Starred Review. Yale sociology professor Anderson (Code of the Street) takes the reader on an ethnographic walking tour of Philadelphia to observe how city dwellers interact across racial lines. He attends particularly to the "cosmopolitan canopy"—public settings like parks, malls, town squares that maintain civil and comfortable interactions between diverse populations. Anderson moves then to those areas where the canopy breaks down (the workplace, public transportation). Anderson's nuanced treatment of "the social dynamics of racial inequality" and his precise observations (the politics of eye contact, for example), while rooted in scholarship, are uncommonly readable: snippets from his journals and sketches of neighborhood habitués offer immediate pleasure, and the book is a people watcher's delight. And while Anderson doesn't gloss over how prevalent and pernicious racism remains in America—"There comes a time in the life of every African American, regardless of how high he or she has risen in society, when he or she is reminded of his or her place as a black man or woman"—his study allows a cautious optimism that "the canopy offers a taste of how inclusive and civil social relationships could become." (Mar.)
(c) Copyright PWxyz, LLC. All rights reserved.

From Booklist

Cosmopolitan canopies are those spaces in urban environments that offer a break from the tensions of chafing racial and economic differences, a place for diverse peoples to assemble and rub elbows. Sociologist and folk ethnographer Anderson offers a rich narrative of such spaces in Philadelphia, including Reading Terminal Market and Rittenhouse Square. Anderson details the give-and-take of public interaction in urban settings, much of it dictated by race and class. He observes how close and far away people sit, whether they greet each other, how deep or long their interactions are, and whether they break or reinforce barriers. He also chronicles the daily shifting of space used by the homeless, workers, residents, and commuters as they encounter, interact, and evade. Anderson�s observations are keen but not distant as he offers journal pages and interviews, showing his own full engagement in interactions with a cross section of Philadelphians. Anderson also offers singular insight into the social machinations of blacks in professional versus social settings. Fascinating sociology and people-watching at its profound best. --Vanessa Bush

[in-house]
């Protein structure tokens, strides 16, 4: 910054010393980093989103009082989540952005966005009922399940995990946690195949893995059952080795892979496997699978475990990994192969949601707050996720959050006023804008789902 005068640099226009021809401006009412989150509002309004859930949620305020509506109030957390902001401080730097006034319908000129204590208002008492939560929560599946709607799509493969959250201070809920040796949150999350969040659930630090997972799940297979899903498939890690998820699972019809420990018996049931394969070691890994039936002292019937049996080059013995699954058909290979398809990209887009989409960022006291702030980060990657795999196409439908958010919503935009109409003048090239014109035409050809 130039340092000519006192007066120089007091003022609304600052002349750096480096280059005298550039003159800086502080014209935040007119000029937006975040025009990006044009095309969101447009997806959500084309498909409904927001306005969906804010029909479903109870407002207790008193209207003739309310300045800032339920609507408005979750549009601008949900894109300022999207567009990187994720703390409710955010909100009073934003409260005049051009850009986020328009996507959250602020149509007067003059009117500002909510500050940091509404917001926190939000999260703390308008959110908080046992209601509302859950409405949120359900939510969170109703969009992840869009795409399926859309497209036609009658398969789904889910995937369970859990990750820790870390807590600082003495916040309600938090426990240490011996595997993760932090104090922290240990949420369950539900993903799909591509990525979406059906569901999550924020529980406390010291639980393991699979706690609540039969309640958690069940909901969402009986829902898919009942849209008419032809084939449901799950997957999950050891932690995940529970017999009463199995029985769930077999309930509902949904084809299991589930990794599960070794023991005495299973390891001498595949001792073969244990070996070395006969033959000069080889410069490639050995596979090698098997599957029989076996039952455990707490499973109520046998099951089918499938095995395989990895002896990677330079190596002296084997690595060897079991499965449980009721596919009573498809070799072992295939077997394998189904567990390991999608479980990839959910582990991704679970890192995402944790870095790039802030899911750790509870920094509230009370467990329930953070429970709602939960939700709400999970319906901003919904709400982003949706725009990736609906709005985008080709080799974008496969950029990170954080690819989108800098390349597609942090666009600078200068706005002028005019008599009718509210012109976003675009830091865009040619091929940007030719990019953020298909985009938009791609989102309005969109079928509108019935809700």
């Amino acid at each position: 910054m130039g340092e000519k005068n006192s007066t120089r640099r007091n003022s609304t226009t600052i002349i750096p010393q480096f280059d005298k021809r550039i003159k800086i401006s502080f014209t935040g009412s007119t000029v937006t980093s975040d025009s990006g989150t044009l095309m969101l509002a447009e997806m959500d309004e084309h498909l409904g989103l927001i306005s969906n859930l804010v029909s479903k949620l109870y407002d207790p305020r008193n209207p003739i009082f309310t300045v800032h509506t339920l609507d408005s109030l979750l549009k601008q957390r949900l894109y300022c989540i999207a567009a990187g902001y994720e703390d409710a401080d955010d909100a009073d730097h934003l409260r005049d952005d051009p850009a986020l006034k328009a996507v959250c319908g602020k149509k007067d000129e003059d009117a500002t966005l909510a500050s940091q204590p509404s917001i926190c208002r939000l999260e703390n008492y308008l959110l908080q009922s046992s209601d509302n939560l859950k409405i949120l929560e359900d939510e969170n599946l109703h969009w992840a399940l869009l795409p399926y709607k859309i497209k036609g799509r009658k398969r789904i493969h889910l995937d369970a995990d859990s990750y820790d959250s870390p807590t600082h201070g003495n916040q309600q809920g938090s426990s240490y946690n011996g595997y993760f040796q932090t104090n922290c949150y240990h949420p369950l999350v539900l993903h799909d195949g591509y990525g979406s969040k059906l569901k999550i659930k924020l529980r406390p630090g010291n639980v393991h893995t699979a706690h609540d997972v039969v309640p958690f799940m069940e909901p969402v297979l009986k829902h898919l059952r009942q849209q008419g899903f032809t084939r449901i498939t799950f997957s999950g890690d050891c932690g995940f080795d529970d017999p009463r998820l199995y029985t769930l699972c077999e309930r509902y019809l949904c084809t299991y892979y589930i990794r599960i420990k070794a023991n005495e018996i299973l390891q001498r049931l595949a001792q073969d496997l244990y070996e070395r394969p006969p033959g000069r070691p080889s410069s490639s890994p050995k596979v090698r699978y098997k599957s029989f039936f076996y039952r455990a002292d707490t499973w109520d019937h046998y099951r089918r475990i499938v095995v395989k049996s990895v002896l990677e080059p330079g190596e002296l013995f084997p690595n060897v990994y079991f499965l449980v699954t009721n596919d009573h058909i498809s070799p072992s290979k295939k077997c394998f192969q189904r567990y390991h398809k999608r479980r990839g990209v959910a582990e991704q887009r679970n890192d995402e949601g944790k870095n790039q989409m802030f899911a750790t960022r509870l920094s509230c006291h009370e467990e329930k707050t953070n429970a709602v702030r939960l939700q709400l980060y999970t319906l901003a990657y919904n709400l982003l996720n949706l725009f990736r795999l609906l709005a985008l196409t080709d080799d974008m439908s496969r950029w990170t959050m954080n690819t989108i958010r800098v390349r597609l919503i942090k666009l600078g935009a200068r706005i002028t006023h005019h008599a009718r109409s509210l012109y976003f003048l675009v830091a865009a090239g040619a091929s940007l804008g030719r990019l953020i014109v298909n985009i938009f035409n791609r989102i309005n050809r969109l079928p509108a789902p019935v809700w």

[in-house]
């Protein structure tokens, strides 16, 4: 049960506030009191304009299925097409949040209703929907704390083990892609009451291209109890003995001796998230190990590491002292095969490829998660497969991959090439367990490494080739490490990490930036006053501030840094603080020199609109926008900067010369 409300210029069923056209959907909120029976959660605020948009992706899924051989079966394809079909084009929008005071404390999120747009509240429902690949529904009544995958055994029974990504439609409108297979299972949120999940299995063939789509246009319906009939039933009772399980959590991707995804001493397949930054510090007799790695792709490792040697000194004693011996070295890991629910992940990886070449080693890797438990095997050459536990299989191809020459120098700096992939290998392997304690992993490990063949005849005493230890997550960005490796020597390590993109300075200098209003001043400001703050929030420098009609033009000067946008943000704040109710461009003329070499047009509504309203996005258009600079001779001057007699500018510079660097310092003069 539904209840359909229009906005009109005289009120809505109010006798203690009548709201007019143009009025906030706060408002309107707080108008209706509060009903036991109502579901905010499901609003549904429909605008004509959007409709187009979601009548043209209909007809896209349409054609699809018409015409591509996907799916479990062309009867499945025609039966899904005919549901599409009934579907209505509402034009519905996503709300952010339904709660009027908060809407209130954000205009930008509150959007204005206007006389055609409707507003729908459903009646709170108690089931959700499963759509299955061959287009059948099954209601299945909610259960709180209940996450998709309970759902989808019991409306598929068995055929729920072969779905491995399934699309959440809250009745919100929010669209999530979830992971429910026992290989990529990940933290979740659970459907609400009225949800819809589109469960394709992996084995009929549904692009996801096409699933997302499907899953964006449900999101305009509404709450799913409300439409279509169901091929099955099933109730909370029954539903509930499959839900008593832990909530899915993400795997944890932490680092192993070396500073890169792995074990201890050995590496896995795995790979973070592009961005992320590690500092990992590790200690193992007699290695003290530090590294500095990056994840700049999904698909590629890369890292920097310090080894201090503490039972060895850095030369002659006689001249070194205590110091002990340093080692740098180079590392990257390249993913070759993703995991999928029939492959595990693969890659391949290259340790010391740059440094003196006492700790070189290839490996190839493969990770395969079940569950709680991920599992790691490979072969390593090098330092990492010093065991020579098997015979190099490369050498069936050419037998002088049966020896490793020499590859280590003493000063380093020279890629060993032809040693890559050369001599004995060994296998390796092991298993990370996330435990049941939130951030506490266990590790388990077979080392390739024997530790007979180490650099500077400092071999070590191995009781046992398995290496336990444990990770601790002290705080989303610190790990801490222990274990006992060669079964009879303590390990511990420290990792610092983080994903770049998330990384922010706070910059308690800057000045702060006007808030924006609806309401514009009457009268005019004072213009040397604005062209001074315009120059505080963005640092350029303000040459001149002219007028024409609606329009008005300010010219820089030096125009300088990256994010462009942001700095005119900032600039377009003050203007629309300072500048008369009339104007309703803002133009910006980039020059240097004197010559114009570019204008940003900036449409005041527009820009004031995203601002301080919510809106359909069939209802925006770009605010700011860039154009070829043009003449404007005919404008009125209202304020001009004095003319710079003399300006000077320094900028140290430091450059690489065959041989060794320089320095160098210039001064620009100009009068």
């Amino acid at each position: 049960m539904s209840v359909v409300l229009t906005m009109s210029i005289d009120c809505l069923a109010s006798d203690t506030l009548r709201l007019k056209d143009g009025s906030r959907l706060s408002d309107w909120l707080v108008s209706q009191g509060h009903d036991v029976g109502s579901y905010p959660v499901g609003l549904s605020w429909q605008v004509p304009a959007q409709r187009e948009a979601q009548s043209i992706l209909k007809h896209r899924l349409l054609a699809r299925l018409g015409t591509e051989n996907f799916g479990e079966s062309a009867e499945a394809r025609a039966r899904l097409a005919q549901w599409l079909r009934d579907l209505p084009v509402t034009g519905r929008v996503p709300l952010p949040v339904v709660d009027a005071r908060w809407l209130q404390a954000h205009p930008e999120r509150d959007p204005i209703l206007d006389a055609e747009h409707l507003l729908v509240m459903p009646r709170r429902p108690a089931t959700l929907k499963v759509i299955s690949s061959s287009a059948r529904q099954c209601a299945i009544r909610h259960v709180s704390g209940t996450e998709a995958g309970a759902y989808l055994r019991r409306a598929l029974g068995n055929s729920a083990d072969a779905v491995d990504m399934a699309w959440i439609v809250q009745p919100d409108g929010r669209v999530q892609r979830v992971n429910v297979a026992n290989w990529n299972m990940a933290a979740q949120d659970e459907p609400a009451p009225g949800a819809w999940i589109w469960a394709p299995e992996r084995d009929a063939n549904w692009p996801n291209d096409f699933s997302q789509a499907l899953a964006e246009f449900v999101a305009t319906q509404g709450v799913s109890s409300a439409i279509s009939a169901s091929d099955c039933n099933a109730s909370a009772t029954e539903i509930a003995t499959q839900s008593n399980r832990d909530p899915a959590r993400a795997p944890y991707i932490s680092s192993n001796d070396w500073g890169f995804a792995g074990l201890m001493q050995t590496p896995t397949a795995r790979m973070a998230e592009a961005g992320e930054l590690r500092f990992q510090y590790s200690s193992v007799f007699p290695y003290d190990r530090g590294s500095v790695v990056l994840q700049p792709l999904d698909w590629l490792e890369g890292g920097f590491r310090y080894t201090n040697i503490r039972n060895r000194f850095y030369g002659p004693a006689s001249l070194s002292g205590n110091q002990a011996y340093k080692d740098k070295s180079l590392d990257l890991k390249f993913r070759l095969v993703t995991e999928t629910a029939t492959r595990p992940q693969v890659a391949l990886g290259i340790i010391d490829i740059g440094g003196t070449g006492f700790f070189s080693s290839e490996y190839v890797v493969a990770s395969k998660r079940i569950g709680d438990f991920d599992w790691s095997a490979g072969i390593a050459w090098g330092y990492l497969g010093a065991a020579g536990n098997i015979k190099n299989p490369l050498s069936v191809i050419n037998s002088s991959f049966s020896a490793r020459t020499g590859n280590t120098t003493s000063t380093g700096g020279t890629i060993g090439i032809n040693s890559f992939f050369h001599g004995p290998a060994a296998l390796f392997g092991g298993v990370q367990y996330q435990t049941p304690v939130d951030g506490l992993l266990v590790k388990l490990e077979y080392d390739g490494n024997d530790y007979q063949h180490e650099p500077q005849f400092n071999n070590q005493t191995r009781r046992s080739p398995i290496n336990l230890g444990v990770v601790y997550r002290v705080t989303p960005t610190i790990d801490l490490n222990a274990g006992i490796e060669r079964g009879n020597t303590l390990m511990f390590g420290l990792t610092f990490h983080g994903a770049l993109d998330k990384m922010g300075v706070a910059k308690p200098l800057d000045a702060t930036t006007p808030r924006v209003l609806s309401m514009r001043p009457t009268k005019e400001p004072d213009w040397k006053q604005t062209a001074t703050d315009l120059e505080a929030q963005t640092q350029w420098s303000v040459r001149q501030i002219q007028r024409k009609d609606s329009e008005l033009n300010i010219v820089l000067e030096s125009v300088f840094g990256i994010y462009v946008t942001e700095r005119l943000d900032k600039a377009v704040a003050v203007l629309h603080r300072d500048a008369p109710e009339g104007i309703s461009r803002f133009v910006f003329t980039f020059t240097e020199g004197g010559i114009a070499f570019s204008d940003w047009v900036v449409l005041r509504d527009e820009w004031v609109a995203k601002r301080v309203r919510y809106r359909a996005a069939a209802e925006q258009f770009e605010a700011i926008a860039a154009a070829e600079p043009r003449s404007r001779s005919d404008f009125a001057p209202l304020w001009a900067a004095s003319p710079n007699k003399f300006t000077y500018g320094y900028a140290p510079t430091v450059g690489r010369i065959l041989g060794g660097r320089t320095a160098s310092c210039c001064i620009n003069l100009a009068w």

Product Details

  • File Size: 541 KB
  • Print Length: 318 pages
  • Publisher: W. W. Norton & Company (March 28, 2011)
  • Sold by: Amazon Digital Services, Inc.
  • Language: English
  • Text-to-Speech: Not enabled
  • X-Ray:
  • Word Wise: Enabled
  • Lending: Not Enabled
  • Amazon Best Sellers Rank: #183,726 Paid in Kindle Store (See Top 100 Paid in Kindle Store)